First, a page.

Alabama's Supreme Court voted 5-4 to overturn the death sentence of a Birmingham man convicted in a 2009 robbery and shooting. The high court is directing a Jefferson County judge to sentence Anthony Lane to life without possibility of parole. The ruling came after the U.S. Supreme Court had ordered Alabama's courts to reconsider the death sentence in 2015. The Justices cited cases that say states can't execute people with mental disabilities. However, even after that, the Alabama Court of Criminal Appeals had reaffirmed that Lane should get the death penalty.

The Alabama Department of Education wants more money for school security and other programs next year. The Montgomery Advertiser reported that State Schools Superintendent Eric Mackey says he wants more money for reading and math programs, as well as for pre-kindergarten special education. Mackey says additional funding is also needed for transportation and school nurses. The Superintendent told the state board of education that the $30 million for school nurses would not add one nurse in Alabama. He said state funding for the nurses would free up local money for other programs.

Publix supermarkets is asking its customers and associates to directly assist those affected by Hurricane Florence. The chain operates over a thousand stores in Alabama and throughout the southern U.S., including North and South Carolina which are among the states hard hit by Florence. Shoppers can donate any amount by adding it to their grocery totals when checking out at Publix registers. All of the funds collected will go to the American Red Cross in support of Hurricane Florence relief efforts.

APR's Pat Duggins

Hundreds of children crowded the auditorium at the Ben Ray Main Library in Mobile for the city’s first “Drag Queen Story Hour.” Former Tuscaloosa resident Wade Brasfield, in his stage drag persona of “Ms. Khloe Kash,” read two books for the young crowd, “The Rainbow Fish,” and “Stella has a Family,’ which is about a little girl with two dads. Brasfield feels he would have benefited from a “drag queen story time” when he young, and had difficulty dealing with intolerance at school.

The estate of the man at the center of the popular "S-Town" podcast is suing the show's creators. The executor for John B. McLemore’s estate says the producers exploited details of his private life for financial gain. The lawsuit contends McLemore didn't give permission to broadcast the intimate details of his sexual orientation, mental state and other aspects of his life. "S-Town" tells the story of McLemore, an antique clock restorer from the town of Woodstock who killed himself in 2015.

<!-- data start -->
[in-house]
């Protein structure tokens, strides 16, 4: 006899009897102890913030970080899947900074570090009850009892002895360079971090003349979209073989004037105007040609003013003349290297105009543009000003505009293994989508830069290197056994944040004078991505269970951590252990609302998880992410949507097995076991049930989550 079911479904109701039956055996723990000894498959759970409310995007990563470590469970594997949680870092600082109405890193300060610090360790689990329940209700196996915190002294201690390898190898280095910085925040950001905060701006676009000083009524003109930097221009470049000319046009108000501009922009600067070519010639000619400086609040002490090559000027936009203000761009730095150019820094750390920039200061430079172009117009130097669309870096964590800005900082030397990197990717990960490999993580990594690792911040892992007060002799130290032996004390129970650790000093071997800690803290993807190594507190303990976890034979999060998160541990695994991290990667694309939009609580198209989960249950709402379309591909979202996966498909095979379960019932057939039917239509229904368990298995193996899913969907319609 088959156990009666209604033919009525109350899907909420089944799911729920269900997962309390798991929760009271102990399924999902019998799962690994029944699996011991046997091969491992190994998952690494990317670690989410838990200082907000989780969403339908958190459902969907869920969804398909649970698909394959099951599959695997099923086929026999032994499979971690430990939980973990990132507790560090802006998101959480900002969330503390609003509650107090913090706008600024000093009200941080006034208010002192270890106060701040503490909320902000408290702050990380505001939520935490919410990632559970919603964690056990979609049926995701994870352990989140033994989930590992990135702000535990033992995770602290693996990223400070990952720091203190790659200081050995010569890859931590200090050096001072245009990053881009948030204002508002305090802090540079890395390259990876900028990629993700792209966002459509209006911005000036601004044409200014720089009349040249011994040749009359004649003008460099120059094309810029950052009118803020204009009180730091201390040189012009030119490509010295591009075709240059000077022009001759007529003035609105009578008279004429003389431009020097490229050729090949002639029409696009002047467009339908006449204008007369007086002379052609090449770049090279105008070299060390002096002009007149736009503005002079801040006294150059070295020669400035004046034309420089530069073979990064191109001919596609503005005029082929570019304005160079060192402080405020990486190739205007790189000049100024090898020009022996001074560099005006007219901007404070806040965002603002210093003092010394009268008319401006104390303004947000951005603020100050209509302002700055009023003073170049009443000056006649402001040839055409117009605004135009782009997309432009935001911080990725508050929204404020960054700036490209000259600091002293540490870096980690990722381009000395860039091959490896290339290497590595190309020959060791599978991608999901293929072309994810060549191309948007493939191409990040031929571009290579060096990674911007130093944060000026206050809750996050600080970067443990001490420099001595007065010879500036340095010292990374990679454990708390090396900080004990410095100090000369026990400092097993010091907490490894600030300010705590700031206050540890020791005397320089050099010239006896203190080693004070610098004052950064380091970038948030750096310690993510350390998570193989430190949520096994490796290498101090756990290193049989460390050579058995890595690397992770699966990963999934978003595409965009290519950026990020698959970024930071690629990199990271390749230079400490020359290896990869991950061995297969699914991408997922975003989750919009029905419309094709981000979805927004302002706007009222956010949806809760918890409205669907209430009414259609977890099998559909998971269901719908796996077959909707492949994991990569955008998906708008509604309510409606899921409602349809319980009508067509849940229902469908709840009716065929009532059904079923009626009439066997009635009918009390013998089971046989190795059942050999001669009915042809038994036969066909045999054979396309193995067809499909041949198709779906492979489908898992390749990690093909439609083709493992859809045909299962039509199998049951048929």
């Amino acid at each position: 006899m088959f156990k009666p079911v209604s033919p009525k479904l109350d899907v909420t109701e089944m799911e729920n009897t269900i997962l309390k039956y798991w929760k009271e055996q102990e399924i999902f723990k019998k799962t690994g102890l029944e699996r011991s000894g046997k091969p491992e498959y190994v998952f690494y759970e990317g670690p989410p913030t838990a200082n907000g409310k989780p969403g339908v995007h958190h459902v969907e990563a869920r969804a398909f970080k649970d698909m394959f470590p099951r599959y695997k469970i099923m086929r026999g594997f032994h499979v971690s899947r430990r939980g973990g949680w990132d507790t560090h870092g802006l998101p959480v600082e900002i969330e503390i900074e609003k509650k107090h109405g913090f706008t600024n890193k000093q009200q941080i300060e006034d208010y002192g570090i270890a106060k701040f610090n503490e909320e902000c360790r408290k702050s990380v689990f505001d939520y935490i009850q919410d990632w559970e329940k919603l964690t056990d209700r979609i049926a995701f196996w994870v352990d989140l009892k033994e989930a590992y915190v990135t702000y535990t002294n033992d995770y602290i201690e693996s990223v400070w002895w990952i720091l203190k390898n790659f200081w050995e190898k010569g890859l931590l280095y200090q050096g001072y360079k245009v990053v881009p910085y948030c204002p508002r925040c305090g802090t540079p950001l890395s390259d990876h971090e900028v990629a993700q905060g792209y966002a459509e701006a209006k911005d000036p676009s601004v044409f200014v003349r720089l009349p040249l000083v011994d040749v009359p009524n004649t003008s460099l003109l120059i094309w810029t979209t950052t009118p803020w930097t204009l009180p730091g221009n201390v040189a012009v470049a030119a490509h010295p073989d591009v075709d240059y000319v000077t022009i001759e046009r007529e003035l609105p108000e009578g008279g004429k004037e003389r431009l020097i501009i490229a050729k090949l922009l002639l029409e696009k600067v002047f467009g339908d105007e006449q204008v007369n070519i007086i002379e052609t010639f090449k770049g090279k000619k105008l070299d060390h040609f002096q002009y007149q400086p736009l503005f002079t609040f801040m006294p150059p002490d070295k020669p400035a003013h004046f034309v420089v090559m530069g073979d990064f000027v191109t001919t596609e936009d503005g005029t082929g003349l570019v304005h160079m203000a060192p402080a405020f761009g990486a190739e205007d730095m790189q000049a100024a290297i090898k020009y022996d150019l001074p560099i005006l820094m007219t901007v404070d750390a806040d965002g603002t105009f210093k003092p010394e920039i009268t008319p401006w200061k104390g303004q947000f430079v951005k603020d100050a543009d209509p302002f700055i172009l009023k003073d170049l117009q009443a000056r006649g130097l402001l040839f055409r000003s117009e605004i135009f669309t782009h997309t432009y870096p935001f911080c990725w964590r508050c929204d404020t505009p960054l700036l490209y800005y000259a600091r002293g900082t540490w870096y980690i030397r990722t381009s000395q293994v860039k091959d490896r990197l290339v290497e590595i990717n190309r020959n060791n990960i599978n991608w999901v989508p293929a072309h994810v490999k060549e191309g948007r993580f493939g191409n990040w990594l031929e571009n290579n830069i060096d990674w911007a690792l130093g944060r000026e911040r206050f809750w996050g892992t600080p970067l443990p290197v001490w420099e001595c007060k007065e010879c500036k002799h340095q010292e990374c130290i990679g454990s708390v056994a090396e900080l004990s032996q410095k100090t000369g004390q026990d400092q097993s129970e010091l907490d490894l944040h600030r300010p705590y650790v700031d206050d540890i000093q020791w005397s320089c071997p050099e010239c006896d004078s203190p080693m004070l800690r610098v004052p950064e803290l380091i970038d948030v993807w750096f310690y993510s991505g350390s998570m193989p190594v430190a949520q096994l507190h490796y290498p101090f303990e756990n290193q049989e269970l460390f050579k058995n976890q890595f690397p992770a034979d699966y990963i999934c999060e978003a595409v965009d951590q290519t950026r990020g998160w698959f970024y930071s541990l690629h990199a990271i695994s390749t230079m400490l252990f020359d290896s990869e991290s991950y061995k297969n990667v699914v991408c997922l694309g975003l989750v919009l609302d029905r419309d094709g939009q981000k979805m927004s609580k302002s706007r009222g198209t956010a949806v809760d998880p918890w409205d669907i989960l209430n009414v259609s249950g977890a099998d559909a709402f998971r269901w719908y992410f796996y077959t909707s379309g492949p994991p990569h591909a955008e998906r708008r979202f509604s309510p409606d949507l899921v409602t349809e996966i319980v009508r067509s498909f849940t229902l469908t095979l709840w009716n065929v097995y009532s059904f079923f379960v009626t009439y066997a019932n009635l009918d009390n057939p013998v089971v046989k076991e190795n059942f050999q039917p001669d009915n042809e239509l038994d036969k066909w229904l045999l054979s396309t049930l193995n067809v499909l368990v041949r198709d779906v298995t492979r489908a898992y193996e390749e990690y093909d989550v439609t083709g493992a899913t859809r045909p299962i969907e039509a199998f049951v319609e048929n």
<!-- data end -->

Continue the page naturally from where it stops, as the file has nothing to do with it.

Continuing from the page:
He calls her a "Swampy Star." She calls him a tiger thief. Alabama Public Service Commission President Twinkle Andress Cavanaugh and State House member Will Ainsworth of Guntersville are swapping accusations ahead of Tuesday's heated GOP runoff in the race for lieutenant governor. Each also claims the other is distorting the truth. Cavanaugh is running an ad targeting Ainsworth's theft arrest when he was a college student and was accused of stealing fiberglass tigers in downtown Auburn. The charges were later dropped.

Alabama Public Radio will be providing "live" coverage of President Trump's announcement of his pick to replace retiring Supreme Court Associate Justice Anthony Kennedy. NPR's Ari Shapiro will be joined by Nina Totenberg, Mara Liasson, and Kelsey Snell. Our coverage will begin at 8 pm tonight.

Alabama Power says over fifty thousand of its customers are waking up in the dark this morning (as of 8 am) following a line of strong thunderstorms. The system pushed through Alabama downing trees and power lines. WHNT-TV reported that a seventy -year-old woman is in critical condition after being struck by lightning. Lineville Police told reporters they had a fatality, but didn’t provide details. Severe thunderstorm warnings were issued for multiple Alabama counties as the storms, with winds as high as sixty miles per hour, swept through the state.  

The Alabama based National Association of School Resource Officers is being pressured to withdraw an invitation for U.S. Attorney General Jeff Sessions to speak. A coalition of progressives in Nevada upset with the Trump administration's immigration policy is urging the group to rethink having Sessions speak at a school safety conference in Reno next week. Leaders of more than a dozen labor unions, women's, religious and minority groups sent a letter Thursday asking the association to rescind its invitation to Sessions because of the administration's stand on immigration.

The U.S. Coast Guard in Florida, Alabama and Mississippi launched emergency preparations ahead of the arrival of subtropical Storm Alberto. The National Weather Service says the system is speeding up and is expected to hit the Florida panhandle Monday afternoon before heading north into east-central Alabama. Alberto is expected to retain tropical storm force through much of its trek up Alabama. Heavy downpours were expected to begin lashing parts of Florida, Louisiana, Mississippi and Alabama on Sunday.

Alabama health officials say they've identified an Auburn University student with a case of pulmonary tuberculosis. The state Department of Public Health says they notified the school this week of plans to investigate and ensure that students and employees will be screened quickly to see if they were infected. Last Wednesday, the state and university began identifying students enrolled in classes, as well as faculty and staff, who might have been in close contact with the student. Symptoms can include chest pain, chronic coughing, coughing with blood, chills, fever and loss of appetite.

Birmingham's Steel City Jazz Festival has been canceled this year. Organizers say the event will be back in 2019. The festival was set for June after moving from Linn Park to Legion Field. Founder Cedric Allen says the festival's fans didn't like the change. Al.com reports ticketholders can get refunds at the place of purchase or hold their tickets until next year's event. Since its inception in 2014, the Steel City Jazz Festival has presented a mix of jazz, soul, funk and R&B acts on its stage in downtown Birmingham.